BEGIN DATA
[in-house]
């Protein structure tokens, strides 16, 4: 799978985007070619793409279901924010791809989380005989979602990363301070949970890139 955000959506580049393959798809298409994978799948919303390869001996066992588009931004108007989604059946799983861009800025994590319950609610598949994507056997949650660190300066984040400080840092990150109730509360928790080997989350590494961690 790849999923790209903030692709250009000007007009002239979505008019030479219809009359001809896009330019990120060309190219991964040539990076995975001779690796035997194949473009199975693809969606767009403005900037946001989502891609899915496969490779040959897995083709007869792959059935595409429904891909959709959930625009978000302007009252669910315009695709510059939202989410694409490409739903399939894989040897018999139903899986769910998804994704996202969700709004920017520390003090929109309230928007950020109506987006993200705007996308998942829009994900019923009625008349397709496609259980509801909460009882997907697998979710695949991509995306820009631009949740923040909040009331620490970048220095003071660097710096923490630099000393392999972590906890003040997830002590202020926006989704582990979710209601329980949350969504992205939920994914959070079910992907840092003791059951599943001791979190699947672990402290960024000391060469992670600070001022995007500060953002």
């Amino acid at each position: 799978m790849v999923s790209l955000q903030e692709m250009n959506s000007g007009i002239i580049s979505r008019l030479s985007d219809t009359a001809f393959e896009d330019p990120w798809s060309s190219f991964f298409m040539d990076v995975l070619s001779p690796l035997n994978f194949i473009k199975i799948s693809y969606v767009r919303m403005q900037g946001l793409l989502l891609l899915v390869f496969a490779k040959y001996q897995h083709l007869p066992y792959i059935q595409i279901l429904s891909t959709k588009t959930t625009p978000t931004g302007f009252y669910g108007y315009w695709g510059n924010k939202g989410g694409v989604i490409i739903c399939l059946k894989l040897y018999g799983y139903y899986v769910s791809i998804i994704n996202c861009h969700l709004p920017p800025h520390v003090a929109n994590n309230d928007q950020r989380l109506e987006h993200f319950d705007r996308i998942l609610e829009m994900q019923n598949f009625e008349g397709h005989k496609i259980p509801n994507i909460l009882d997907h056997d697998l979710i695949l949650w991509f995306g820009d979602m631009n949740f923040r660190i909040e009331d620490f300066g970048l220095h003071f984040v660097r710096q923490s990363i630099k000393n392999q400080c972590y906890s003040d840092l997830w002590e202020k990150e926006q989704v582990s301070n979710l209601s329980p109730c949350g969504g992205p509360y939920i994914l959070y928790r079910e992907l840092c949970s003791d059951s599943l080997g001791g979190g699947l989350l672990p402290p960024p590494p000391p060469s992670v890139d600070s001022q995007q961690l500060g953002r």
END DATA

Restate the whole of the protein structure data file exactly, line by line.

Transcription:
[in-house]
């Protein structure tokens, strides 16, 4: 799978985007070619793409279901924010791809989380005989979602990363301070949970890139 955000959506580049393959798809298409994978799948919303390869001996066992588009931004108007989604059946799983861009800025994590319950609610598949994507056997949650660190300066984040400080840092990150109730509360928790080997989350590494961690 790849999923790209903030692709250009000007007009002239979505008019030479219809009359001809896009330019990120060309190219991964040539990076995975001779690796035997194949473009199975693809969606767009403005900037946001989502891609899915496969490779040959897995083709007869792959059935595409429904891909959709959930625009978000302007009252669910315009695709510059939202989410694409490409739903399939894989040897018999139903899986769910998804994704996202969700709004920017520390003090929109309230928007950020109506987006993200705007996308998942829009994900019923009625008349397709496609259980509801909460009882997907697998979710695949991509995306820009631009949740923040909040009331620490970048220095003071660097710096923490630099000393392999972590906890003040997830002590202020926006989704582990979710209601329980949350969504992205939920994914959070079910992907840092003791059951599943001791979190699947672990402290960024000391060469992670600070001022995007500060953002």
């Amino acid at each position: 799978m790849v999923s790209l955000q903030e692709m250009n959506s000007g007009i002239i580049s979505r008019l030479s985007d219809t009359a001809f393959e896009d330019p990120w798809s060309s190219f991964f298409m040539d990076v995975l070619s001779p690796l035997n994978f194949i473009k199975i799948s693809y969606v767009r919303m403005q900037g946001l793409l989502l891609l899915v390869f496969a490779k040959y001996q897995h083709l007869p066992y792959i059935q595409i279901l429904s891909t959709k588009t959930t625009p978000t931004g302007f009252y669910g108007y315009w695709g510059n924010k939202g989410g694409v989604i490409i739903c399939l059946k894989l040897y018999g799983y139903y899986v769910s791809i998804i994704n996202c861009h969700l709004p920017p800025h520390v003090a929109n994590n309230d928007q950020r989380l109506e987006h993200f319950d705007r996308i998942l609610e829009m994900q019923n598949f009625e008349g397709h005989k496609i259980p509801n994507i909460l009882d997907h056997d697998l979710i695949l949650w991509f995306g820009d979602m631009n949740f923040r660190i909040e009331d620490f300066g970048l220095h003071f984040v660097r710096q923490s990363i630099k000393n392999q400080c972590y906890s003040d840092l997830w002590e202020k990150e926006q989704v582990s301070n979710l209601s329980p109730c949350g969504g992205p509360y939920i994914l959070y928790r079910e992907l840092c949970s003791d059951s599943l080997g001791g979190g699947l989350l672990p402290p960024p590494p000391p060469s992670v890139d600070s001022q995007q961690l500060g953002r």